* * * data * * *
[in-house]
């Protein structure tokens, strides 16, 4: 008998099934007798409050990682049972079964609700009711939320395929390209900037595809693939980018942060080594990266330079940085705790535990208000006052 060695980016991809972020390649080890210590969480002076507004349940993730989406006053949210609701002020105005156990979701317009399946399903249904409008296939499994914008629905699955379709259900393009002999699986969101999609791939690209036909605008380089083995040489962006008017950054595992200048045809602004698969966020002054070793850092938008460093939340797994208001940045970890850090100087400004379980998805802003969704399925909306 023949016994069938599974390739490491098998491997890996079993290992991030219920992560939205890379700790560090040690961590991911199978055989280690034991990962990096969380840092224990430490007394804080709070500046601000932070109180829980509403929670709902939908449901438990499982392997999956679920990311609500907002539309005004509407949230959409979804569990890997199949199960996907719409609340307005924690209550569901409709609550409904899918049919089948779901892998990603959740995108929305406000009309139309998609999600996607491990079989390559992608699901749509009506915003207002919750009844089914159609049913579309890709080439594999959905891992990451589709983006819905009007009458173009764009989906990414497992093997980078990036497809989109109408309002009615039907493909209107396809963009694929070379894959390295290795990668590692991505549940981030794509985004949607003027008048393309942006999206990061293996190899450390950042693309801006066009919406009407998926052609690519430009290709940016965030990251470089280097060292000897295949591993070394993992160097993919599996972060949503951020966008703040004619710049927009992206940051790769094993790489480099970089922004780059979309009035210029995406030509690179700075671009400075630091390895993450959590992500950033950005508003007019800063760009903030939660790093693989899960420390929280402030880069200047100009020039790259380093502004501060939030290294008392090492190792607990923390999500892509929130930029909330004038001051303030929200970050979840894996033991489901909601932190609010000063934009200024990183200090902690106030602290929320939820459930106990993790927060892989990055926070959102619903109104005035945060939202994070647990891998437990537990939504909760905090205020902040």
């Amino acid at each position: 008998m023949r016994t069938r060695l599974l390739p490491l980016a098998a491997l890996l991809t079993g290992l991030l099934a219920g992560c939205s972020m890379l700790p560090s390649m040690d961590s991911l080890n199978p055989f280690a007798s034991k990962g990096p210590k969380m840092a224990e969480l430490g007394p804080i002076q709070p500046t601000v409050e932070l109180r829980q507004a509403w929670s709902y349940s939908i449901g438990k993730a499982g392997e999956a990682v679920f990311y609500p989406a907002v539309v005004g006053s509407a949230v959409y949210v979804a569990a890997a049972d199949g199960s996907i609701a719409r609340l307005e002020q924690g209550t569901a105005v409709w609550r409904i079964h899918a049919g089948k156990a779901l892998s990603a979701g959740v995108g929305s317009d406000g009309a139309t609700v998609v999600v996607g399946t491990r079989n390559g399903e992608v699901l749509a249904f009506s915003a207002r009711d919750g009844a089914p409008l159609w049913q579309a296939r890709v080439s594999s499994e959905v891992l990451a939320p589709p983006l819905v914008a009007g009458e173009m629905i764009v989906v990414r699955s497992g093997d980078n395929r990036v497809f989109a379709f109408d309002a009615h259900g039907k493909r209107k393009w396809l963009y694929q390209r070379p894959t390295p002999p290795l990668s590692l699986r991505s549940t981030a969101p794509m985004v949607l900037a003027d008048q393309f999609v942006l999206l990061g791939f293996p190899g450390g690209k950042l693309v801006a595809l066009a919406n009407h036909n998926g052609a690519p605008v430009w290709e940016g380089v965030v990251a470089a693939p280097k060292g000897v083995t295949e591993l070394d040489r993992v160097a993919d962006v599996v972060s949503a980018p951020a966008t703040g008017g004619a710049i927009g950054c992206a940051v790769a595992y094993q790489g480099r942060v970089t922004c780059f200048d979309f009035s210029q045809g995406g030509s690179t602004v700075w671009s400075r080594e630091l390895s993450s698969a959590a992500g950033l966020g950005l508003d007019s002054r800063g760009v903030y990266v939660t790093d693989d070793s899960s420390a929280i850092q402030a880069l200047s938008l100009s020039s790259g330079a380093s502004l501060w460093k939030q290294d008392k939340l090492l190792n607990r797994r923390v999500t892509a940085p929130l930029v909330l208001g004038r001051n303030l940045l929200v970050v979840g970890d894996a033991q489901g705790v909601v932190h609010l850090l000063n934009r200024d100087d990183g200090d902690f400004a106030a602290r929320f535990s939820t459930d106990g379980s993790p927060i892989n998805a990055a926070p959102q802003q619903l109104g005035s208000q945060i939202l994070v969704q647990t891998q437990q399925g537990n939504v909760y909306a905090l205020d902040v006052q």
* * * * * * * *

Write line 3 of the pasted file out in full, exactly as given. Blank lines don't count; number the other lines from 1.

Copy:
């Amino acid at each position: 008998m023949r016994t069938r060695l599974l390739p490491l980016a098998a491997l890996l991809t079993g290992l991030l099934a219920g992560c939205s972020m890379l700790p560090s390649m040690d961590s991911l080890n199978p055989f280690a007798s034991k990962g990096p210590k969380m840092a224990e969480l430490g007394p804080i002076q709070p500046t601000v409050e932070l109180r829980q507004a509403w929670s709902y349940s939908i449901g438990k993730a499982g392997e999956a990682v679920f990311y609500p989406a907002v539309v005004g006053s509407a949230v959409y949210v979804a569990a890997a049972d199949g199960s996907i609701a719409r609340l307005e002020q924690g209550t569901a105005v409709w609550r409904i079964h899918a049919g089948k156990a779901l892998s990603a979701g959740v995108g929305s317009d406000g009309a139309t609700v998609v999600v996607g399946t491990r079989n390559g399903e992608v699901l749509a249904f009506s915003a207002r009711d919750g009844a089914p409008l159609w049913q579309a296939r890709v080439s594999s499994e959905v891992l990451a939320p589709p983006l819905v914008a009007g009458e173009m629905i764009v989906v990414r699955s497992g093997d980078n395929r990036v497809f989109a379709f109408d309002a009615h259900g039907k493909r209107k393009w396809l963009y694929q390209r070379p894959t390295p002999p290795l990668s590692l699986r991505s549940t981030a969101p794509m985004v949607l900037a003027d008048q393309f999609v942006l999206l990061g791939f293996p190899g450390g690209k950042l693309v801006a595809l066009a919406n009407h036909n998926g052609a690519p605008v430009w290709e940016g380089v965030v990251a470089a693939p280097k060292g000897v083995t295949e591993l070394d040489r993992v160097a993919d962006v599996v972060s949503a980018p951020a966008t703040g008017g004619a710049i927009g950054c992206a940051v790769a595992y094993q790489g480099r942060v970089t922004c780059f200048d979309f009035s210029q045809g995406g030509s690179t602004v700075w671009s400075r080594e630091l390895s993450s698969a959590a992500g950033l966020g950005l508003d007019s002054r800063g760009v903030y990266v939660t790093d693989d070793s899960s420390a929280i850092q402030a880069l200047s938008l100009s020039s790259g330079a380093s502004l501060w460093k939030q290294d008392k939340l090492l190792n607990r797994r923390v999500t892509a940085p929130l930029v909330l208001g004038r001051n303030l940045l929200v970050v979840g970890d894996a033991q489901g705790v909601v932190h609010l850090l000063n934009r200024d100087d990183g200090d902690f400004a106030a602290r929320f535990s939820t459930d106990g379980s993790p927060i892989n998805a990055a926070p959102q802003q619903l109104g005035s208000q945060i939202l994070v969704q647990t891998q437990q399925g537990n939504v909760y909306a905090l205020d902040v006052q």